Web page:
On August 7, 1957, actor Oliver Hardy died. He was born on January 18, 1892 in Harlem, Georgia. He was best known as one half of the famous comic duo of Laurel and Hardy. Whixh began in silent films and lasted nearly 30 years, from 1927 to 1955. In 1910, a movie theater opened in Hardy’s home town in Georgia, and he became the projectionist, ticket taker, janitor and manager. He soon became obsessed with the new motion picture industry, and became convinced that he could do a better job than the actors he saw on the screen. A friend suggested that he move to Florida, where some films were being made. In 1913, he did just that, where he worked as a cabaret and vaudeville singer at night. The next year he made his first movie, Outwitting Dad, for the Lubin studio.
His size placed limitations on the roles he could play. He was most often cast as “the heavy” or the villain. He also frequently had roles in comedy shorts, his size complementing the character. In 1917, Oliver Hardy moved to Los Angeles, working freelance for several Hollywood studios. Later that year, he appeared in the movie The Lucky Dog, which starred a young British comedian named Stan Laurel. Between 1918 and 1923, Oliver Hardy made more than forty films for Vitagraph, mostly playing the heavy. In 1924, Hardy began working at Hal Roach Studios working with the Our Gang films.
Laurel and Hardy
In 1927, Laurel and Hardy began sharing screen time together in Slipping Wives, Duck Soup (no relation to the 1933 Marx Brother’s film of the same name) and With Love and Hisses. Roach Studios, realizing the audience reaction to the two, began intentionally teaming them together, leading to the start of a Laurel and Hardy series late that year. With this pairing, he created arguably the most famous double act in movie history. They began producing a huge body of short movies. They made their transition to talking pictures with Berth Marks (1929), Blotto (1930), Brats (1930), Another Fine Mess (1930) and many others.
In 1929, they appeared in their first feature, in one of the revue sequences of Hollywood revue of 1929 and in 1931, they made their first full length movie, Pardon Us although they continued to make features and shorts until 1935. The Music Box, a 1932 short, won them an Academy Award for best short film, their only such award. During 1950—51, Laurel and Hardy made their final film. Atoll K (also known as Utopia) and both suffered serious physical illness during the filming.In 1955, the pair had contracted with Hal Roach, Jr., to produce a series of TV shows based on the Mother Goose fables. However, this was never to be. Laurel suffered a stroke, which required a lengthy convalescence. Hardy had a heart attack and stroke later that year, from which he never physically recovered.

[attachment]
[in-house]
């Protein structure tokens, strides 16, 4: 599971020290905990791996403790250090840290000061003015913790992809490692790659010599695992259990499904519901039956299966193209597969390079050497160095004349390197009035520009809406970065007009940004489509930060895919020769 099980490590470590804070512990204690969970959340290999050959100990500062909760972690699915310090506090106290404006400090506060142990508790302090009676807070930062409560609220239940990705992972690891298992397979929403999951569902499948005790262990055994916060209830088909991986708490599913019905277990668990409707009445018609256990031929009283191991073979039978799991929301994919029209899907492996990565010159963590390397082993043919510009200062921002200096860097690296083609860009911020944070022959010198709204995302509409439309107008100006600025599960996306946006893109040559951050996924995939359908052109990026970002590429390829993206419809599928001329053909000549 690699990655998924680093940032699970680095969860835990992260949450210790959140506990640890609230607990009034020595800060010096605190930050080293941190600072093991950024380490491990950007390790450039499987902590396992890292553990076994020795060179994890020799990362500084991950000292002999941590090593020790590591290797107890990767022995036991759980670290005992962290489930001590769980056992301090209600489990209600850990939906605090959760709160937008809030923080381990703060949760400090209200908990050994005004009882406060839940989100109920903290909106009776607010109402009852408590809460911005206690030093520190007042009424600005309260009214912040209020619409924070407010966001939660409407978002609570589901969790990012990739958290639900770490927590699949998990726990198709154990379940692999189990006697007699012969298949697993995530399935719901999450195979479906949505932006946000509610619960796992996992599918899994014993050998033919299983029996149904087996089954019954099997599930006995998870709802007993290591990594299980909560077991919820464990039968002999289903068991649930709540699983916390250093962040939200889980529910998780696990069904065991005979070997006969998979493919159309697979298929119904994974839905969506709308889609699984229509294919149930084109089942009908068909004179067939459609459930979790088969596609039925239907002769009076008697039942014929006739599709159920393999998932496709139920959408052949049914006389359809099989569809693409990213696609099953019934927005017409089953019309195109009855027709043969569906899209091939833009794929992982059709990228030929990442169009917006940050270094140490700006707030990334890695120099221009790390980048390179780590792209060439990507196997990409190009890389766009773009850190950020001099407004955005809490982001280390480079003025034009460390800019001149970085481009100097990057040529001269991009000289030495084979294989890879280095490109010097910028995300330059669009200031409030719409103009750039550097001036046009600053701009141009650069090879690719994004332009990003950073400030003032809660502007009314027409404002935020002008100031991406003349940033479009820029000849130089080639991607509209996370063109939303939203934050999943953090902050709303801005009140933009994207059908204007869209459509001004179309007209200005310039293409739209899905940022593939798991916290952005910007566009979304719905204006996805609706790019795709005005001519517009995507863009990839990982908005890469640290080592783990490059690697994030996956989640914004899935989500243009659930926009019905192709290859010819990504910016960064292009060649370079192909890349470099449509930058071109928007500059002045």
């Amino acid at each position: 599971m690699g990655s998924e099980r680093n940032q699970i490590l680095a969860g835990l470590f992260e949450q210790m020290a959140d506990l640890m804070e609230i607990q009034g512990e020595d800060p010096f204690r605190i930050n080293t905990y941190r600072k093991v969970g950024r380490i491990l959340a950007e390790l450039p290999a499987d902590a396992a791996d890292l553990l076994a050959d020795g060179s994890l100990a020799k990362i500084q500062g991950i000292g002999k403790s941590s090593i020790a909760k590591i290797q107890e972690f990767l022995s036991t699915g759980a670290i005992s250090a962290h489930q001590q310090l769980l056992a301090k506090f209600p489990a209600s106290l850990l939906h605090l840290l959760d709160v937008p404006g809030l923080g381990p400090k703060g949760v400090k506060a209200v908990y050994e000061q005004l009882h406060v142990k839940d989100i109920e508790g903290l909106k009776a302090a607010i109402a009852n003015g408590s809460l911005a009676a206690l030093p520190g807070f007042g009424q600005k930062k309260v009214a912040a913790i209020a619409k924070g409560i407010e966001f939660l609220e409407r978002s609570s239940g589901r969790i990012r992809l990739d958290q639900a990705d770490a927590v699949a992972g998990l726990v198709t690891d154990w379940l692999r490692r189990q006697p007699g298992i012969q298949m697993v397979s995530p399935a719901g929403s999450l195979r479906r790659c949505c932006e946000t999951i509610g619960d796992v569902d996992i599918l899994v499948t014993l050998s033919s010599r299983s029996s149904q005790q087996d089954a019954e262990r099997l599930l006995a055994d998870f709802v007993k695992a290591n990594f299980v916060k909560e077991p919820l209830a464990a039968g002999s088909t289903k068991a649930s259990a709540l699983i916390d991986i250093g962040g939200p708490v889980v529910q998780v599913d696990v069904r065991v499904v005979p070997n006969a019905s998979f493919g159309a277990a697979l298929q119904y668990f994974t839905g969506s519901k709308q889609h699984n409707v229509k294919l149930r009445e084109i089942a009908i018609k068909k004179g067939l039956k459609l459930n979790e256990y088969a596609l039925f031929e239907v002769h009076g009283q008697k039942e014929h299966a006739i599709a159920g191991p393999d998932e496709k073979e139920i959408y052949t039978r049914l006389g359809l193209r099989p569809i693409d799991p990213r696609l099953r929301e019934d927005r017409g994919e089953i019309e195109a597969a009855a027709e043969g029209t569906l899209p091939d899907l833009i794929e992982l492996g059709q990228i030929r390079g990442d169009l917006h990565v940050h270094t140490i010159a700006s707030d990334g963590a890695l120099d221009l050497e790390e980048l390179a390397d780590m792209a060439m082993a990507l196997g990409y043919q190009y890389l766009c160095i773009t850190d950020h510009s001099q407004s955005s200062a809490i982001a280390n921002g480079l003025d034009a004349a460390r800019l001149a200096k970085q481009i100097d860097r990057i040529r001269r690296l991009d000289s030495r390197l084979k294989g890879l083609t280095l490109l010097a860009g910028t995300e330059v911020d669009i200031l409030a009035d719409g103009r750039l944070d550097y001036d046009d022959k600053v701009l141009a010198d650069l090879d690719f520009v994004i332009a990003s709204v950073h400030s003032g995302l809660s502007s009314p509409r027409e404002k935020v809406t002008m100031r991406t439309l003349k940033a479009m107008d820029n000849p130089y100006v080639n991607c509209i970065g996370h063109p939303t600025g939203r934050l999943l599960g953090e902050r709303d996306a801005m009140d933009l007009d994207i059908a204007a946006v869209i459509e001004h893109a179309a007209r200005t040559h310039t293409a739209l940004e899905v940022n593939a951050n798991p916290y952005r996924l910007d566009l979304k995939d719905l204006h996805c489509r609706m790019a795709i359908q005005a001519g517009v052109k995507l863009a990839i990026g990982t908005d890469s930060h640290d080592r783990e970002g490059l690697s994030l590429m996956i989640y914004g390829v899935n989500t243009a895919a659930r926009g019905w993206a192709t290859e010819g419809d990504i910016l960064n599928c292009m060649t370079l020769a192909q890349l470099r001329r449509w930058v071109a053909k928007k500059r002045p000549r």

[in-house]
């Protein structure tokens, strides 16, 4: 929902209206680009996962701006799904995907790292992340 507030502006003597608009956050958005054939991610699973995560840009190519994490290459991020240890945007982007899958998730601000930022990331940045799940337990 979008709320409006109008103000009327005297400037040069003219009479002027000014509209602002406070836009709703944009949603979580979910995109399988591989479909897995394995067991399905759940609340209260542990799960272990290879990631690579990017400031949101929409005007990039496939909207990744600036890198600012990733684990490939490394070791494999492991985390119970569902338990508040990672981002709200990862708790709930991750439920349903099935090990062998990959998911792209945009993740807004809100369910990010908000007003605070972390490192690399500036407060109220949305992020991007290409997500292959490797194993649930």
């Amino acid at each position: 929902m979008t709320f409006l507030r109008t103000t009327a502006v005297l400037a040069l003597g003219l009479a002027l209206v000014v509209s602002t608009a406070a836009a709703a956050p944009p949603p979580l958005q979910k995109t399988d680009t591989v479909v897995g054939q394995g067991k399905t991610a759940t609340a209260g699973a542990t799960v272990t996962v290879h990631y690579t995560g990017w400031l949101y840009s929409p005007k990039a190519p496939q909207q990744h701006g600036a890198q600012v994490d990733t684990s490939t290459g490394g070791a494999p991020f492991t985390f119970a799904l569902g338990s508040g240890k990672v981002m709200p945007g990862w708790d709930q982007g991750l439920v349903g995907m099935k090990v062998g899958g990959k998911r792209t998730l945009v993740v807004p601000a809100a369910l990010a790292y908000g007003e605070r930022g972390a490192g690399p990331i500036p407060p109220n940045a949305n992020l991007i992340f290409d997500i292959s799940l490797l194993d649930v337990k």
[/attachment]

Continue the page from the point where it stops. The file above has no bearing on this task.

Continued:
During 1956, Hardy began looking after his health for the first time in his life. He lost more than 150 pounds in a few months which completely changed his appearance. Hardy was a heavy smoker, as was Stan Laurel. Hardy suffered a major stroke on September 14, 1956, which left him confined to bed and unable to speak for several months. He suffered two more strokes in early August 1957, and slipped into a coma from which he never recovered. Oliver Hardy died on August 7, 1957 and was buried at the Valhalla Memorial Park Cemetery in North Hollywood. His friend Stan Laurel was too ill to go to his friend's funeral. He stated, "Babe would understand."
www.michaelthomasbarry.com, author of Fade to Black: Graveside Memories of Hollywood Greats, 1927-1950